United States Secretary of State Antony Blinken on July 6 virtually met with Uyghur Muslims who were previously detained in camps in the Chinese northwestern Xinjiang region.
According to State Department Spokesperson Ned Price, Blinken wanted to meet the Uyghur internment camp survivors to hear their stories firsthand and to seek recommendations on how best to respond to the ongoing atrocities in the camps.
“This was something the secretary wanted to do, to provide him an opportunity to reaffirm the administration’s emphasis on human rights when it comes to our China policy and to reaffirm our engagement with individuals from groups the government of the People’s Republic of China has repressed in Xinjiang,” Price said at a press briefing.
In a statement, Price said that the meeting aimed to promote accountability for the Chinese government’s actions and to call for justice for victims and their families.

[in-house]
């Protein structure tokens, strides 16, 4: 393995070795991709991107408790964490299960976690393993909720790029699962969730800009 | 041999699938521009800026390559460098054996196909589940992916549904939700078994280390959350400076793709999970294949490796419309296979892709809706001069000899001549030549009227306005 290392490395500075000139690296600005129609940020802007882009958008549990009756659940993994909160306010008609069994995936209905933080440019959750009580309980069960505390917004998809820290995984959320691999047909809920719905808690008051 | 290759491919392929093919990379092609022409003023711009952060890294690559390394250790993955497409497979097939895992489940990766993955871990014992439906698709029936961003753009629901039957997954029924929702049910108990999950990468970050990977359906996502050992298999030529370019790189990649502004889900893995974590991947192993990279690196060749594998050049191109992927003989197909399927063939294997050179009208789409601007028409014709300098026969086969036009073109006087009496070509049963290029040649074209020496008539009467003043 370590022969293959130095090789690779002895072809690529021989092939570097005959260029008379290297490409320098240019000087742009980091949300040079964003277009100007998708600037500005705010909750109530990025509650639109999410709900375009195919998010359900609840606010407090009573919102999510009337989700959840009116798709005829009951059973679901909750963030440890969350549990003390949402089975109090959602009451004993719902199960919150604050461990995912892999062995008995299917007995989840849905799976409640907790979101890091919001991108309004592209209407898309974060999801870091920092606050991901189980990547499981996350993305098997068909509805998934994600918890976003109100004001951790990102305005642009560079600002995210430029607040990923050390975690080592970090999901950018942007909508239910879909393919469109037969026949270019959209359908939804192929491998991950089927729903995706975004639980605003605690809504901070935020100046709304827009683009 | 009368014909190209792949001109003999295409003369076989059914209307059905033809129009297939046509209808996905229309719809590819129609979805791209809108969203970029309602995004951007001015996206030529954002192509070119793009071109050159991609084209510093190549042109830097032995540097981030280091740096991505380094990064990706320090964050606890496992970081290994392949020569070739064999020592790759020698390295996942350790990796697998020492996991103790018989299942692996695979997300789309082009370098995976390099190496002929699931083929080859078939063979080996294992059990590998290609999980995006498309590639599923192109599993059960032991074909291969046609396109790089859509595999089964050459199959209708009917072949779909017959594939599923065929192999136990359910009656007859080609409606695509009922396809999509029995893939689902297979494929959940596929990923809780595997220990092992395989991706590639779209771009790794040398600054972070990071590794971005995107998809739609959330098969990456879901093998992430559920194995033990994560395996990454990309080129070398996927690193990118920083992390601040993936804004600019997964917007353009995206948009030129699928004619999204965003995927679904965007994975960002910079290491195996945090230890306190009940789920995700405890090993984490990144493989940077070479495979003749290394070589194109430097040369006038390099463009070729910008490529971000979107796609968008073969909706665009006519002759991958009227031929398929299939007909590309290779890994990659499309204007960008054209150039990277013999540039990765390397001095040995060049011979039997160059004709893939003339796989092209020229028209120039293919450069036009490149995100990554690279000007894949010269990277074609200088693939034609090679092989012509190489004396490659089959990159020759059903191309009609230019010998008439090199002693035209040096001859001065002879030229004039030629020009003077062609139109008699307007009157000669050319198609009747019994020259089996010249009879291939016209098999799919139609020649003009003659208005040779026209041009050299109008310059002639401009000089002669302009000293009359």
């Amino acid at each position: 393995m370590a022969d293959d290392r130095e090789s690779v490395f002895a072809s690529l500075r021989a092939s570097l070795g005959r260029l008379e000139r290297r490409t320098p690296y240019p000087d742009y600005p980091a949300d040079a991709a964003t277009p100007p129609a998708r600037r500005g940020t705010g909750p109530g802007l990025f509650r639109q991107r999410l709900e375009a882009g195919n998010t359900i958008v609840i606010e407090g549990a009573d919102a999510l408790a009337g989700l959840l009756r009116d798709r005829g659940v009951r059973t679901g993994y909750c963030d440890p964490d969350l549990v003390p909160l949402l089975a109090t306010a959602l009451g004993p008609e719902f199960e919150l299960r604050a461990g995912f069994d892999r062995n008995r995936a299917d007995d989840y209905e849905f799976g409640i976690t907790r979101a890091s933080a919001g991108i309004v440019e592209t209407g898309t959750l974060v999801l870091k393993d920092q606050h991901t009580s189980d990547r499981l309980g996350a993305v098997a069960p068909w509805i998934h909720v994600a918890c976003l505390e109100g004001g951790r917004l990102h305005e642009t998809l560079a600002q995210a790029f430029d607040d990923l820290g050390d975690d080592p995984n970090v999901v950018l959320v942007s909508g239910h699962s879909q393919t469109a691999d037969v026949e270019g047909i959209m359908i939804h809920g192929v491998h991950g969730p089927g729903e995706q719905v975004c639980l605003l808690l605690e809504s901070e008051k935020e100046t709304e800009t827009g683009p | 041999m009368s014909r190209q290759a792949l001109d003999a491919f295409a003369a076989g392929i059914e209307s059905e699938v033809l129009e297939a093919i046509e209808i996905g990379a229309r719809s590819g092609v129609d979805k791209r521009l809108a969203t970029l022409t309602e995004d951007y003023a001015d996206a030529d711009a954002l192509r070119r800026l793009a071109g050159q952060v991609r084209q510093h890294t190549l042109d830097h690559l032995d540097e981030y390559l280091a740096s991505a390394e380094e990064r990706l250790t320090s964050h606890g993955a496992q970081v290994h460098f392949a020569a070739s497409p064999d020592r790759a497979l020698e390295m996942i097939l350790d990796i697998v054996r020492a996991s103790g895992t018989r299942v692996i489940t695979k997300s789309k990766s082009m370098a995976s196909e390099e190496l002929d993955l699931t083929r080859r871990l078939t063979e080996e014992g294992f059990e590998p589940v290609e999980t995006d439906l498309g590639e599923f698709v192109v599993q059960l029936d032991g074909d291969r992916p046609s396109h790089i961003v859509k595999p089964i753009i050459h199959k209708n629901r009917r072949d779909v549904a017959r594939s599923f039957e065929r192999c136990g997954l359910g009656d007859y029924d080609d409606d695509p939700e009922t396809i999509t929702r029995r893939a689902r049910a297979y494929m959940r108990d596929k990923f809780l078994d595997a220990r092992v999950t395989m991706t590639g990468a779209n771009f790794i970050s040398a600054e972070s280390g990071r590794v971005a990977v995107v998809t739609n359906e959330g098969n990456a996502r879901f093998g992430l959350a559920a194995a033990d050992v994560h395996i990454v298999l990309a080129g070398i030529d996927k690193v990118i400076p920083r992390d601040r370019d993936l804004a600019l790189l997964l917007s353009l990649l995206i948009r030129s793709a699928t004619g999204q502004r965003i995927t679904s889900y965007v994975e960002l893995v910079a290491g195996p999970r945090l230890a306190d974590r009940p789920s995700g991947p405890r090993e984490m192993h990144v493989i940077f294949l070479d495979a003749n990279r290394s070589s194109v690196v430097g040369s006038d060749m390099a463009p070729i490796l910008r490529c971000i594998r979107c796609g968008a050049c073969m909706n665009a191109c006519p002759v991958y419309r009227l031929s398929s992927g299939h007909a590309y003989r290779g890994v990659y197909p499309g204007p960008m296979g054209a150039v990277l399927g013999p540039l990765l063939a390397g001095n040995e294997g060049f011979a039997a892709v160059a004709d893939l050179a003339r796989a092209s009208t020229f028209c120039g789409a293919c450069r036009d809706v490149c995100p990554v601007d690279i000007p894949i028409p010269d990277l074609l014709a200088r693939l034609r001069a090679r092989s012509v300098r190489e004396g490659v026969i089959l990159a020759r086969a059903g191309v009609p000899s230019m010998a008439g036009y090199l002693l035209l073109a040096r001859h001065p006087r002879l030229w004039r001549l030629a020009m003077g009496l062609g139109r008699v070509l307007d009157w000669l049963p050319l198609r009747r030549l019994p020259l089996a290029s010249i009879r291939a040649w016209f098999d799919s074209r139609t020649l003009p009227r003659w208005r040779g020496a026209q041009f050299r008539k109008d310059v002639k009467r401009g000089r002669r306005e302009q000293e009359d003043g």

Blinken also met with advocates and relatives of those detained in the camps.
The U.S. has placed sanctions for its allegations of human rights abuses in the region, including visa restrictions and export restrictions.
“And as we deem appropriate, I suspect we’ll be employing additional tools going forward to hold to account those officials responsible for what has taken place there,” Price said.
China has repeatedly denied the accusations of human rights abuses, including forced labor and torture, in the Xinjiang region, despite numerous of credible reports. Chinese authorities have insisted that the camps were for vocational training to ensure security in the region.
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